In Depth

NewsPro Q&A: Logan Never Took No for an Answer on the Career Fast Track

CBS News’ chief foreign affairs correspondent Lara Logan got her journalism start working for local papers in Durban, South Africa, and later spent several years as a freelancer for numerous TV outlets, doing everything from assignment editing to reporting from Kosovo for CNN.

She caught CBS’ attention in Kabul in 2001, when she freelanced for CBS Radio while also a correspondent for the British morning show “GMTV.” CBS made her a contributor to “60 Minutes II” in 2002 and later a staffer.

In 2006, while based in Iraq, she was named CBS’ chief foreign correspondent and a “60 Minutes” correspondent. She returned to Washington, D.C., in June 2008, but continues to travel internationally for major stories. She recently discussed her career with NewsPro correspondent Elizabeth Jensen.

NewsPro: You have one of the more unusual resumes in the business. You jumped from print to TV to radio, producing to on-air; mixing staff and free-lance work. In 2001 you were virtually unknown to American viewers and now you have one of the most visible positions at CBS News. For foreign reporters, having the wherewithal to be on-scene often pays big dividends, but what gave you the confidence to forge your own path?

Lara Logan: I guess I never really considered there was an alternative to ‘forging my own path.’ I was raised to believe that you had to have a strong sense of self — who you are and what you stand for — and you had to be willing to stand up and be counted.

My mother used to say, ‘the world does not owe you a living.’ And we were taught not to expect anything from anyone. In our house, you earned respect and you made your life by working for it. You also had to take responsibility for yourself and your actions.

Those values, and the love that I had at home, propelled me into the world from a very young age. There were no barriers to anything in our home — and I never believed there was anything I couldn’t do if I wanted to.

And as a young woman, I was always being told I could never do this or do that — when I knew inside that I easily could. So I never took no for an answer.

And beyond all that is the fact that this was never about a job or a career for me, or ‘being on TV.’ It was what I believed in — it was who I am. I became a journalist because of what I saw or could not see in South Africa. Because we all believed something had to be done to make things right in my country, and letting the world know the truth was the way to do that.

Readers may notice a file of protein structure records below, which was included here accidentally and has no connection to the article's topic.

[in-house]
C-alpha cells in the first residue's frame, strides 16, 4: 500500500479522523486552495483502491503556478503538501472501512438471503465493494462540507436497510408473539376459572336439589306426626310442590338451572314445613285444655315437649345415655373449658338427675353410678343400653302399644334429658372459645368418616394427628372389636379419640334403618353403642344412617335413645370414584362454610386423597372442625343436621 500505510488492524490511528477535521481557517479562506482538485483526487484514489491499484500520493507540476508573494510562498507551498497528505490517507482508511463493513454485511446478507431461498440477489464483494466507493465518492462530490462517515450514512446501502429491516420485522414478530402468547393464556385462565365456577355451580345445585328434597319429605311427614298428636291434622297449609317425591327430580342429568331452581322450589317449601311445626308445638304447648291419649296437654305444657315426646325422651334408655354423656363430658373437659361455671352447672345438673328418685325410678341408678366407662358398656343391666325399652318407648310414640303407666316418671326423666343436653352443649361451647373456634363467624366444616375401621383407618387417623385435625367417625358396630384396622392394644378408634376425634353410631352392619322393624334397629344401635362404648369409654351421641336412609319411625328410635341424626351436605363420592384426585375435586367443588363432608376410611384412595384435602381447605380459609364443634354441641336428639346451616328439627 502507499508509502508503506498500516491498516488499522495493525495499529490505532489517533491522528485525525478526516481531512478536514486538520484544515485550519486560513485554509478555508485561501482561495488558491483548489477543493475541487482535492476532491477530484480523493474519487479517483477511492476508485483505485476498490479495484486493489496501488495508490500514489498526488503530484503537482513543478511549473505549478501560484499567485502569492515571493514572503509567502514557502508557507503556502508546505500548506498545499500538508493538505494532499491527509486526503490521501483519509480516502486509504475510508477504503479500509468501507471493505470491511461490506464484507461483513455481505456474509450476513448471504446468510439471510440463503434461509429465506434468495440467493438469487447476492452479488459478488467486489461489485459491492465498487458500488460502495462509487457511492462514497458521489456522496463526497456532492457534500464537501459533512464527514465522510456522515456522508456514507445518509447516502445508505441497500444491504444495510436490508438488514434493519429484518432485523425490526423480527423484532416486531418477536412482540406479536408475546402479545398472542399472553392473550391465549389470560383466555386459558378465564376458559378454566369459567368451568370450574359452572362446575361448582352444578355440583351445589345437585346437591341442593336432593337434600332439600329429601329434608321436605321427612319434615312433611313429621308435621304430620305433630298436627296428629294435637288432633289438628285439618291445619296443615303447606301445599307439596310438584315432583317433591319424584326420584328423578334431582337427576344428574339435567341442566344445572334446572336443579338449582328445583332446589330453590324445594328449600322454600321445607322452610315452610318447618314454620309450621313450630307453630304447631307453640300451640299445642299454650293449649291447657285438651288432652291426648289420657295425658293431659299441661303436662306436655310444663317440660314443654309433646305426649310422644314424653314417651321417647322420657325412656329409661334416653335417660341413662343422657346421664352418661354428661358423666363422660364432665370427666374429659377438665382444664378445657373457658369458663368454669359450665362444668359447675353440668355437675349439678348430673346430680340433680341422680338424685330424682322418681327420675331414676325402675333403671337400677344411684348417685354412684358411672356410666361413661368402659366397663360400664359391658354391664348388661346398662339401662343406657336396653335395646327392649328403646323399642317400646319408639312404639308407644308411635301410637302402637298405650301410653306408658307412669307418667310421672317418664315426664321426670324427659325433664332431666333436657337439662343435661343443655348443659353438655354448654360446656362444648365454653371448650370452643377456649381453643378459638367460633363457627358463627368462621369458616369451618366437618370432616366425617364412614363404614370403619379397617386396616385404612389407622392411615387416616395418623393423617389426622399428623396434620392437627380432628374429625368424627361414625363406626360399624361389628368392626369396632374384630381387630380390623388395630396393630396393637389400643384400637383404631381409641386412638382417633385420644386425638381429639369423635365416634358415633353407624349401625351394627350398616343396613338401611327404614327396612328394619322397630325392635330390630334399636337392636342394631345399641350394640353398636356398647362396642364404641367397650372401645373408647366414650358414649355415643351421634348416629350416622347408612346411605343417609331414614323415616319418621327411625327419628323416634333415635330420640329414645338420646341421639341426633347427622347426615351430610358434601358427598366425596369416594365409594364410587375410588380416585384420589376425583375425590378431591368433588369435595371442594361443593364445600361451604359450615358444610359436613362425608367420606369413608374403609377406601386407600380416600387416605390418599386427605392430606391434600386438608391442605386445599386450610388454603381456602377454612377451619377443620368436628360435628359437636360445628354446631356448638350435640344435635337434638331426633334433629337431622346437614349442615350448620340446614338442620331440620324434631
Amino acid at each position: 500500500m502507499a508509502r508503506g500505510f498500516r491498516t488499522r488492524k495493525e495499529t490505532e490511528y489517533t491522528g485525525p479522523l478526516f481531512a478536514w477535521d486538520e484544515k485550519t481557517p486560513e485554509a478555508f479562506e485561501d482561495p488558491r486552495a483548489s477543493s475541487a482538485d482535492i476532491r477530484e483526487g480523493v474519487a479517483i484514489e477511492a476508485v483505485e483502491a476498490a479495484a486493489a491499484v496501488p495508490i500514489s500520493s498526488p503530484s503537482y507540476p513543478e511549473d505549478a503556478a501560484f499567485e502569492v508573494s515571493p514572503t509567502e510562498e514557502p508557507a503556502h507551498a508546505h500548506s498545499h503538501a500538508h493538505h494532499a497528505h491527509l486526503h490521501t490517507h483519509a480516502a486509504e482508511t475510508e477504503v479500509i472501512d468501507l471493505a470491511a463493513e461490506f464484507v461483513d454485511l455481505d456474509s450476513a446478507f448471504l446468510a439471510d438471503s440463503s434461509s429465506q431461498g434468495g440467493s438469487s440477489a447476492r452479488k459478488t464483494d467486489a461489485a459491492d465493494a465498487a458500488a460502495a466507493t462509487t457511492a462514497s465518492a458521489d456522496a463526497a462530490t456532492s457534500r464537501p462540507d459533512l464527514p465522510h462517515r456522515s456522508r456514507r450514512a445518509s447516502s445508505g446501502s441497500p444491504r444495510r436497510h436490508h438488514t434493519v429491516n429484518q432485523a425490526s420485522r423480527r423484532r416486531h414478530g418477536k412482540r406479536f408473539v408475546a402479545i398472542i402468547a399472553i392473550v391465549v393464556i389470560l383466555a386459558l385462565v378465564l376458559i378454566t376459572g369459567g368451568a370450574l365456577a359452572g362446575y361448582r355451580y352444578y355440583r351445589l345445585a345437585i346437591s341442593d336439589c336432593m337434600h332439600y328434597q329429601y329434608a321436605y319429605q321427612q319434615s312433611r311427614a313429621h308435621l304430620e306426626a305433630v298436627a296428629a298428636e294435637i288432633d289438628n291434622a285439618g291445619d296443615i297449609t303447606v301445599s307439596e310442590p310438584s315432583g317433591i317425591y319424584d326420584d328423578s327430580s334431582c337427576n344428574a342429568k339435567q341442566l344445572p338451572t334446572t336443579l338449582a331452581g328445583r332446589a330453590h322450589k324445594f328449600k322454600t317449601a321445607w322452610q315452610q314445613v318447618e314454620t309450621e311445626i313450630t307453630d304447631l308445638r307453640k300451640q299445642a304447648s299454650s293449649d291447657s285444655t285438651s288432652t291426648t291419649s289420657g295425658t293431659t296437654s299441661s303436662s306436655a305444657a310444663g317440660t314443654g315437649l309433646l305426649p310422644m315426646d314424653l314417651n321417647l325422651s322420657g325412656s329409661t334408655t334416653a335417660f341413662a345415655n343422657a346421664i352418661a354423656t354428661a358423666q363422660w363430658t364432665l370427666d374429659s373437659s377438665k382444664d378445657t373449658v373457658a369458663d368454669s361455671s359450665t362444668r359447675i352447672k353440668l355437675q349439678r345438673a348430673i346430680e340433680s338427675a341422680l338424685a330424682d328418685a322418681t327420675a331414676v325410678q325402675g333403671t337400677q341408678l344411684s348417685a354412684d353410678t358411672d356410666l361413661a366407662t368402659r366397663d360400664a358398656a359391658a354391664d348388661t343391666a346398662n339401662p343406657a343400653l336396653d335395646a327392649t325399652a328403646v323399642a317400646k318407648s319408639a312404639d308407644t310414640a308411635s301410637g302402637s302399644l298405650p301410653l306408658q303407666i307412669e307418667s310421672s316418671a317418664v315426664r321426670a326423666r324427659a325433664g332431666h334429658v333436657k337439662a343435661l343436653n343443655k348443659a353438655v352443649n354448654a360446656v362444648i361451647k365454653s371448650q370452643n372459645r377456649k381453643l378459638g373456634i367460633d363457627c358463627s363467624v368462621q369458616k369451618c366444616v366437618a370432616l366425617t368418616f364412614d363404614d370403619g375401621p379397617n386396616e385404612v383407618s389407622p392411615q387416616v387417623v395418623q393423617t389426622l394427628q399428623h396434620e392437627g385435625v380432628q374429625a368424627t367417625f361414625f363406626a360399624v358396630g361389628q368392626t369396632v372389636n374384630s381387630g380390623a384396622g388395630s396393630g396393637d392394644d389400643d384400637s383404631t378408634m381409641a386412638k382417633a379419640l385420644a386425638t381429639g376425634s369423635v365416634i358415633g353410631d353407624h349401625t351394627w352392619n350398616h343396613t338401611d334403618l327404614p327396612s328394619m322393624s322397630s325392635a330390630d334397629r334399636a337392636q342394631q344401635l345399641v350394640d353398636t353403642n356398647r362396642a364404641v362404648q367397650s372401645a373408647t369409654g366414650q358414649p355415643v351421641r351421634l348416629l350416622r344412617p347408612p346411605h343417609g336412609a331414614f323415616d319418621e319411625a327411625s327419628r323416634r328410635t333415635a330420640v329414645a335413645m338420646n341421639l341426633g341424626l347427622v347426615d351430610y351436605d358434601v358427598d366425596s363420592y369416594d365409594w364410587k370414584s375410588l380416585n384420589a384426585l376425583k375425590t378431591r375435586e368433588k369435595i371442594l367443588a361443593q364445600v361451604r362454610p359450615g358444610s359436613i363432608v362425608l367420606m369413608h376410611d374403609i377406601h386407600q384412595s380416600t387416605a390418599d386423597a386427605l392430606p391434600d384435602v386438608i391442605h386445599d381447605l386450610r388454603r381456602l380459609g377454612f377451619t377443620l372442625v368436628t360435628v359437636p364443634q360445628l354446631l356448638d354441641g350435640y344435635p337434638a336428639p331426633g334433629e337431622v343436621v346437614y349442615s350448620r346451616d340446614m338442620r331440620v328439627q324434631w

NewsPro: What were the drawbacks of taking a less-than-traditional career route?

Logan: I don’t know what the drawbacks were because I don’t know what a traditional route entails. It was hard to overcome being a foreigner and wanting to be on American television. And it was definitely hard to be taken seriously as a very young woman at a time when foreign reporting, especially in war zones, was dominated by men. But the work always won in the end.

NewsPro: You worked part-time at local papers while in high school and college but you don’t have a college journalism degree. There are those who argue that J-school is overrated. Do you feel you missed out by studying commerce not journalism?

Logan: I don’t believe journalism needs to be studied — because the only qualification you really need is one you are born with: natural curiosity. If you are curious about the world and love poking your nose into other people’s business, then you’ll do just fine. Everything else you can learn on the job! I chose not to study journalism because I thought knowledge of the world and economics was more valuable to me. I had also been a working journalist for a year by the time I graduated high school so I knew I could do the job.

NewsPro: Today, you’re continuing your work, which takes you to occasionally dangerous places, while raising a son under a year old. Your fearlessness as a war reporter is what many admire, but what kind of challenges does that pose in this new phase of your life?

Logan: Well, first of all, having a baby makes you cry about everything. It’s ridiculous. So that’s a challenge. On my last trip to Baghdad I was fighting back the tears as I sat in an interview, listening to a father describe how his 8-year-old son was murdered by his kidnappers, even after he paid $30,000 ransom. He showed me photographs of his little body, stiff with rigor mortis. They had taken his jacket and hanged him with it from a hook. It would have taken some time for him to die. And all I could think about was the love and sacrifice that goes into raising a child. And how losing mine would destroy me.

It is a new world, that’s for sure. But I still believe as much in what I do and I only hope my son grows to understand that and love me for it — some day! (And not hate me for always being gone).

I keep a diary for him now so that if I am not around forever he will know how much I love him and what it’s been like trying to be good mom and still do justice to my job, which I take very seriously.


NewsPro: There’s a lot of hand-wringing in the business about the future of foreign reporting, and how much longer networks are going to be able and willing to pick up the considerable expenses. Do you foresee a future for young journalists who aspire to a similar career as yours?

Logan: It’s hard to know where the industry is going and I understand the uncertainty. I am useless at this type of question because I can’t imagine that people will not demand credible information and that as a society we would accept the death of reliable reporting. I have to believe this will work itself out to where people still go to the ‘trusted brands’ and that is what I would target as a young reporter.